There probably isn’t a bad way to see Mustique. After all, this 1,400-acre island in the Grenadines is quiet. It’s gorgeous. And it’s exceptionally private.
Once farmed for sugar, the island was bought by Colin Tennant, Lord Glenconner, in 1958 for less than $70,000. In 1960 he presented Princess Margaret with 10 acres as a wedding gift where she built a villa, Les Jolies Eaux. It was the beginning of the rich and famous migration. In 1968 the Mustique Co. was formed, and the following year the airport was opened, the Cotton House hotel began receiving guests and the first villas were built. The Mustique Co. was sold to the 55 homeowners of the island in 1988. Today, there are more than 100 villas, with more than 70 of these in the Mustique Co. villa rental program.
The island is spectacularly pretty, but so are dozens of others in the Caribbean. Mustique, however, is one of the only places in the world where the privacy of residents and visitors is assured. The Mustique Co. books the flights that land at its airport, and it makes sure paparazzi don’t sneak in. It’s hard to overstate the value of being able to step out of the media glare when you’re someone whose every move is considered worthy of print and photo space.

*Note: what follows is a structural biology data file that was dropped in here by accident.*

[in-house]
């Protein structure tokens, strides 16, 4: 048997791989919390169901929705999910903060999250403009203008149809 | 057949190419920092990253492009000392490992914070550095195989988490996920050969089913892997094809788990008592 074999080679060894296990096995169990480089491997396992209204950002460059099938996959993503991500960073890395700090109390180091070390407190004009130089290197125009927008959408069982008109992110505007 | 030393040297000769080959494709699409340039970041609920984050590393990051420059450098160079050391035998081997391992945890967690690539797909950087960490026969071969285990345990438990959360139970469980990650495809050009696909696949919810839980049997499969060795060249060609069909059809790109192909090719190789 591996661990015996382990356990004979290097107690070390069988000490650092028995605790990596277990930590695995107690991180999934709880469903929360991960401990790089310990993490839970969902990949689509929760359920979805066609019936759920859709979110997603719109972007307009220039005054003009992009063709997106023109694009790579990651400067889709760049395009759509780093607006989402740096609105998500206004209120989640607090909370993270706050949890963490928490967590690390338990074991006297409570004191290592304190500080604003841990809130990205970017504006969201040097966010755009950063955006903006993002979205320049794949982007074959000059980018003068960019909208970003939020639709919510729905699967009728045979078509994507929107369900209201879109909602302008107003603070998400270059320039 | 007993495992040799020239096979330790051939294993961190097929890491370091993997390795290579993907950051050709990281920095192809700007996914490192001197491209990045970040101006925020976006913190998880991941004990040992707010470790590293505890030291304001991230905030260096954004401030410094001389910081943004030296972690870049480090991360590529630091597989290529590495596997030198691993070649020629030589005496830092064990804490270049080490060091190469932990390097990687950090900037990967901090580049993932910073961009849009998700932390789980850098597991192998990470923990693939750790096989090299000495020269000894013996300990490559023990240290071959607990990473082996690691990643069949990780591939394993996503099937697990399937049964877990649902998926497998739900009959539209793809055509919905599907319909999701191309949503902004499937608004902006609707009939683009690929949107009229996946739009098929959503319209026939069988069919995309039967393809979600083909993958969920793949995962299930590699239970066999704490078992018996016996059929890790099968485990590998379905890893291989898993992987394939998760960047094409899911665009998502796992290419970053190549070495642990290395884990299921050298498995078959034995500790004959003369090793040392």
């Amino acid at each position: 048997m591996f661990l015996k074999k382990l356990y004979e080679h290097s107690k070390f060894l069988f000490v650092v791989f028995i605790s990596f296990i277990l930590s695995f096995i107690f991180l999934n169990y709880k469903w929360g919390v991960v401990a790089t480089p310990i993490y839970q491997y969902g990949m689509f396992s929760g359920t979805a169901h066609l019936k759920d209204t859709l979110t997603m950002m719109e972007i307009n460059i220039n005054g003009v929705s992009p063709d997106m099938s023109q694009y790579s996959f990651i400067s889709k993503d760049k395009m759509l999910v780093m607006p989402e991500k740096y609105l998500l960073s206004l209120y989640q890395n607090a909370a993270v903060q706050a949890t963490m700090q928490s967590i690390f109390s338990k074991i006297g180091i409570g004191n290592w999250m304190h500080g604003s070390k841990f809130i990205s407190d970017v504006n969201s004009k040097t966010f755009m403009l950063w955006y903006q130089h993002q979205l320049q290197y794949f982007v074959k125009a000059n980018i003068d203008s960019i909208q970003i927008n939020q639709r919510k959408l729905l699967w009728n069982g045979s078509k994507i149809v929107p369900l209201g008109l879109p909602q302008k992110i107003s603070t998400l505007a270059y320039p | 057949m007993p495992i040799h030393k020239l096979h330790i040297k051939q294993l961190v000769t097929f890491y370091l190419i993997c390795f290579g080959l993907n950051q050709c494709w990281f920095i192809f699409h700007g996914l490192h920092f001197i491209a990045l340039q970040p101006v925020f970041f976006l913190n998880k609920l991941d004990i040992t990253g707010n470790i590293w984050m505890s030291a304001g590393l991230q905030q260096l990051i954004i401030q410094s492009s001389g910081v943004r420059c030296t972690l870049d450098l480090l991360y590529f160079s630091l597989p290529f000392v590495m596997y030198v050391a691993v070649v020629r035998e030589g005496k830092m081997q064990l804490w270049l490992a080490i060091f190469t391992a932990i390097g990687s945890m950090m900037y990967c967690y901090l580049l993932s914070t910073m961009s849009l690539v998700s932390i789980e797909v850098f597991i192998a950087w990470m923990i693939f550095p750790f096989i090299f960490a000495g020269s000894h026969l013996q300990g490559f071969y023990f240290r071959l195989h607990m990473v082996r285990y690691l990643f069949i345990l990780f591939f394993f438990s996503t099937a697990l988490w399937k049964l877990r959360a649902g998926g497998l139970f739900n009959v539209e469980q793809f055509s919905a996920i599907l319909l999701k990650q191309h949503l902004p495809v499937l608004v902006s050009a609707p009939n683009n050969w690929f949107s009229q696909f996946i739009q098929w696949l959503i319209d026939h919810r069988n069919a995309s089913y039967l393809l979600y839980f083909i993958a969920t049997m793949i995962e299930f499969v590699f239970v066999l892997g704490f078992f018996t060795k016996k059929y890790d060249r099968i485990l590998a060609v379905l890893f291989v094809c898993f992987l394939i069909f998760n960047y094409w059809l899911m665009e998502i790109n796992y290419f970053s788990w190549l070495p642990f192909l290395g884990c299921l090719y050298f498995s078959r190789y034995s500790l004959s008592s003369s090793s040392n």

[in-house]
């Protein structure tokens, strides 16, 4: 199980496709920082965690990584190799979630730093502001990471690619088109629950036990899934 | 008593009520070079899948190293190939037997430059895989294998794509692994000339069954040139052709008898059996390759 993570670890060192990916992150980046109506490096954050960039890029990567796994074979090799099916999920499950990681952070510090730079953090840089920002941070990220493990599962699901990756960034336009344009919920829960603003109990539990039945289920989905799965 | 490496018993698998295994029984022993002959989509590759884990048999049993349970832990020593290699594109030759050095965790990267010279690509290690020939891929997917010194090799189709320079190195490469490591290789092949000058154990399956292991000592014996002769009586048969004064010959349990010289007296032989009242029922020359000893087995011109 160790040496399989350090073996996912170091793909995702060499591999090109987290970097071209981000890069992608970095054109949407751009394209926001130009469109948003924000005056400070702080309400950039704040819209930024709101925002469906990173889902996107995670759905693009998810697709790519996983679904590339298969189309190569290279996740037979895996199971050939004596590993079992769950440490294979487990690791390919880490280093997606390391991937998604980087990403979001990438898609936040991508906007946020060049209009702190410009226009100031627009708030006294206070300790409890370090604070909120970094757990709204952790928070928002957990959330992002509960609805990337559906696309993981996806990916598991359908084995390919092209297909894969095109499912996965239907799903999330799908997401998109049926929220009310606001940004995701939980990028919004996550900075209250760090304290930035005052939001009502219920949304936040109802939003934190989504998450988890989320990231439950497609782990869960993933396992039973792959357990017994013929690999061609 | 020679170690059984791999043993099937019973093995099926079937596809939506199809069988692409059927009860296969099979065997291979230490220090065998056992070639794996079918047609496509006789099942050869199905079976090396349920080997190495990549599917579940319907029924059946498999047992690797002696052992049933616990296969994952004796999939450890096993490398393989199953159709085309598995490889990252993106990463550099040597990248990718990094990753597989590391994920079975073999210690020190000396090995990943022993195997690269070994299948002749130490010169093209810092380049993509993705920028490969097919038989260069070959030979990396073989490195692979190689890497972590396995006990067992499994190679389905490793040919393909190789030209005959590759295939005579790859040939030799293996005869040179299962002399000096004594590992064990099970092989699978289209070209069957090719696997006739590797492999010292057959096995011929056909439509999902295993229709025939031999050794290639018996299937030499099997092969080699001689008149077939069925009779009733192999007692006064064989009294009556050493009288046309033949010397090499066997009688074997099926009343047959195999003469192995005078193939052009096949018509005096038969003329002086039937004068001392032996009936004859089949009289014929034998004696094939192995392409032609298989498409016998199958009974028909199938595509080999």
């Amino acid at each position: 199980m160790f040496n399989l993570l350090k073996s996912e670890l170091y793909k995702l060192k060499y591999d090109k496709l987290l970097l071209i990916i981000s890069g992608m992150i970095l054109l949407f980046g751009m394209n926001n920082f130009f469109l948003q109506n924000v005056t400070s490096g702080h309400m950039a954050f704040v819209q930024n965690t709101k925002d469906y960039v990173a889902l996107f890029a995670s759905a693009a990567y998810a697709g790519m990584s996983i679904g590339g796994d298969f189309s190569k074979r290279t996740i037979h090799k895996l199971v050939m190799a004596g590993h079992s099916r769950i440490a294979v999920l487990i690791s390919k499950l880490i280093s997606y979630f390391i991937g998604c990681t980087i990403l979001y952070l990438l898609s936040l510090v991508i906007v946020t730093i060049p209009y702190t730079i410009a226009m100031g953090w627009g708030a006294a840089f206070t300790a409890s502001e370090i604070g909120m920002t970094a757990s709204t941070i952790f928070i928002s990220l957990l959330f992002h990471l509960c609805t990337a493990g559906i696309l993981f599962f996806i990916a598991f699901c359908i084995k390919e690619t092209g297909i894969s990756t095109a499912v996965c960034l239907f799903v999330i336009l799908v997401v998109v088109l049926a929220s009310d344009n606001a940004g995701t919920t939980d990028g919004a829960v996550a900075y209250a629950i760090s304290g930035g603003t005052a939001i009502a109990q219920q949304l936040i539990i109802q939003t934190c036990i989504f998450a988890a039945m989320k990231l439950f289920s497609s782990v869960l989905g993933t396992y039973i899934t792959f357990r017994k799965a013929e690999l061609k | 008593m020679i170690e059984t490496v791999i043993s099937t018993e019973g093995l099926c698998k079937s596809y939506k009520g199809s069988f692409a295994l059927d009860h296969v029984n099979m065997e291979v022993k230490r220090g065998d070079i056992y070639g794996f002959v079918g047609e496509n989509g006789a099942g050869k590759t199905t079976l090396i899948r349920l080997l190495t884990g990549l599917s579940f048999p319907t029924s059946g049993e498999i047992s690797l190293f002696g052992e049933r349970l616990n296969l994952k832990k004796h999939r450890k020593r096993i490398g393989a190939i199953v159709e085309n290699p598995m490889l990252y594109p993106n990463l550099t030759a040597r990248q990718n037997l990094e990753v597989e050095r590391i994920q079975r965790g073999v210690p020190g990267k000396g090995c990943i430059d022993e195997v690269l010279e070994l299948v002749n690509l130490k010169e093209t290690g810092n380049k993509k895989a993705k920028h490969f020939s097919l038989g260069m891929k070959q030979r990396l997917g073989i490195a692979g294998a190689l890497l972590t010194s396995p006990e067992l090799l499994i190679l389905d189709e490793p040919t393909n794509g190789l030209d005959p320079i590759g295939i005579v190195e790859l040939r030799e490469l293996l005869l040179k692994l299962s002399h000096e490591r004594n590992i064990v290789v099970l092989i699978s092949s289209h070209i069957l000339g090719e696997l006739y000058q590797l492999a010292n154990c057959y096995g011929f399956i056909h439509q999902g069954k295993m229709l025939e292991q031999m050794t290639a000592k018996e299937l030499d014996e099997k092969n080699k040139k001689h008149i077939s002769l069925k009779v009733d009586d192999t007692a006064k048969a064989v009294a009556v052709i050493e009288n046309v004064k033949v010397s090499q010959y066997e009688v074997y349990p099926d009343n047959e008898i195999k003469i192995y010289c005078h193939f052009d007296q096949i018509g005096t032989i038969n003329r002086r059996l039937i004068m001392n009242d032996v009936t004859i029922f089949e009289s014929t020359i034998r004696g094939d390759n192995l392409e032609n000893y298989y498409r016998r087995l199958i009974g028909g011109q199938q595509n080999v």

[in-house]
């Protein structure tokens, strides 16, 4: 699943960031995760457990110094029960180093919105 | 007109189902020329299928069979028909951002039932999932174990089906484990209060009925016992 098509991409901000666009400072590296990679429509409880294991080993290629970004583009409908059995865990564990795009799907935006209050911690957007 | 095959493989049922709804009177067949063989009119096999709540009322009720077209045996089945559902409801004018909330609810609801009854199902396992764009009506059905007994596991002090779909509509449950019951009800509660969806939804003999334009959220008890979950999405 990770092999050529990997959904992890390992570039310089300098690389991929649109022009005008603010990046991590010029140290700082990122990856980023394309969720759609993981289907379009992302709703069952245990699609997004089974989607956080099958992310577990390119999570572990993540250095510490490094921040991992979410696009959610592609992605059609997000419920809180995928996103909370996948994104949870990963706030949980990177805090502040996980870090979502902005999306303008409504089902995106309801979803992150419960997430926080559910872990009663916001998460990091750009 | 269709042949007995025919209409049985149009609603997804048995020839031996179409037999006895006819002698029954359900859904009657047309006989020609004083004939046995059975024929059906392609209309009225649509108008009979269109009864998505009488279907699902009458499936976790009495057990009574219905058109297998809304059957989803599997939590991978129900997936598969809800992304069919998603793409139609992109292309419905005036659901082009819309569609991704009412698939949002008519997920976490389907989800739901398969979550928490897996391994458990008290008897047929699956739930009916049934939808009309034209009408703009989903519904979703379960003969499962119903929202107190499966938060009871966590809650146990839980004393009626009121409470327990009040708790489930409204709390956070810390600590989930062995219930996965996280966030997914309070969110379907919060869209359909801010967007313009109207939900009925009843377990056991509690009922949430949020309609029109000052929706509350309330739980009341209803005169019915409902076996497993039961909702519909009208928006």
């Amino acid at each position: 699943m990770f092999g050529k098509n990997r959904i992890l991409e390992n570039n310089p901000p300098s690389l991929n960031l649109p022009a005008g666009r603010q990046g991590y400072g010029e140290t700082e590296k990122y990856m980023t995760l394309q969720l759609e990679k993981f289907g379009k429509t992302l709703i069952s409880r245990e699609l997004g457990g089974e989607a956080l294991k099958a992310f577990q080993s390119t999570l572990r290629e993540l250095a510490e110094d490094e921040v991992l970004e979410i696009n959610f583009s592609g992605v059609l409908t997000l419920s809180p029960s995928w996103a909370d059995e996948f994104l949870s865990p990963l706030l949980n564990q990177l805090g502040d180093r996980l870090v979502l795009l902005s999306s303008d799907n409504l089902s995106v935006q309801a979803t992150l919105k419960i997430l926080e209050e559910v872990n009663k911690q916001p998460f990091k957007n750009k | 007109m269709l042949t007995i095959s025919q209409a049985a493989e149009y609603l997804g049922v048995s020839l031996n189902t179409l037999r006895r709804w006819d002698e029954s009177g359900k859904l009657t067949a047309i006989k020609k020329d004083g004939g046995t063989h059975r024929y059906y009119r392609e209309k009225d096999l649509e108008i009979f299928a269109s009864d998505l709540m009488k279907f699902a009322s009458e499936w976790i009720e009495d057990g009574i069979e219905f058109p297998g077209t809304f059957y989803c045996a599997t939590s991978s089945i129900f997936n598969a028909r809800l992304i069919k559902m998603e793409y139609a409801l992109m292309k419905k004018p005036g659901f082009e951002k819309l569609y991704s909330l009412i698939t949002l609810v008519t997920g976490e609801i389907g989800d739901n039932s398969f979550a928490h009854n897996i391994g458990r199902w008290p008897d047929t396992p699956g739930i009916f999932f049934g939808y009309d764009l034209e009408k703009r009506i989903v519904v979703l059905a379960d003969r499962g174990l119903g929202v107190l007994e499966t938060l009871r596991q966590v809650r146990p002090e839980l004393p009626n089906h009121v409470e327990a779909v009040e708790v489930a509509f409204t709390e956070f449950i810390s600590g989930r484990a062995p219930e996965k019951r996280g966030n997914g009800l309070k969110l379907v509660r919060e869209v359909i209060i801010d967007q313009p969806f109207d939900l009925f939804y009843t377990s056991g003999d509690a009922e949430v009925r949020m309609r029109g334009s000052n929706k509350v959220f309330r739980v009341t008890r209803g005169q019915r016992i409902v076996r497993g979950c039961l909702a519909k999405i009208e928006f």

But even the famous and camera-shy get cabin fever, and when they do, they go to Basil’s Bar, a thatched joint that overhangs the water. It’s pretty much the only show in town. Sure, the Cotton House has a lovely bar and restaurant, as does the Firefly Inn, but Basil’s manages to maintain an independent vibe in a place that might otherwise be almost too perfect. It’s definitely more casual, and it has long welcomed cruisers who can pick up a mooring for a few days and enjoy the island’s charms. Wednesday night’s Barbecue and Jump Up at Basil’s is an island institution.
Everybody on Mustique knows Basil. Basil Charles, Order of the British Empire, has been presiding over the bar for more than 30 years and is the de facto king of Mustique. Yes, he parties with Jagger, but more important, he serves a mean roasted pig. A sailor, a tennis player, a businessman but above all a great host, Basil (and his bar) has seen some wild parties over the years. The best party, though, may be his annual Mustique Blues Festival at the end of January. It began on a dare after an old friend, jazz singer Dana Gillespie, spontaneously performed at Basil’s Bar one night. If Basil got a decent piano, she promised, she’d come back with her band. The next year, piano at the ready, Dana and her London Band kept their word, and the Mustique Blues Festival was born. Each year the profits from the two-week festival go to the Basil Charles Education Trust, to benefit the children of St. Vincent and the Grenadines.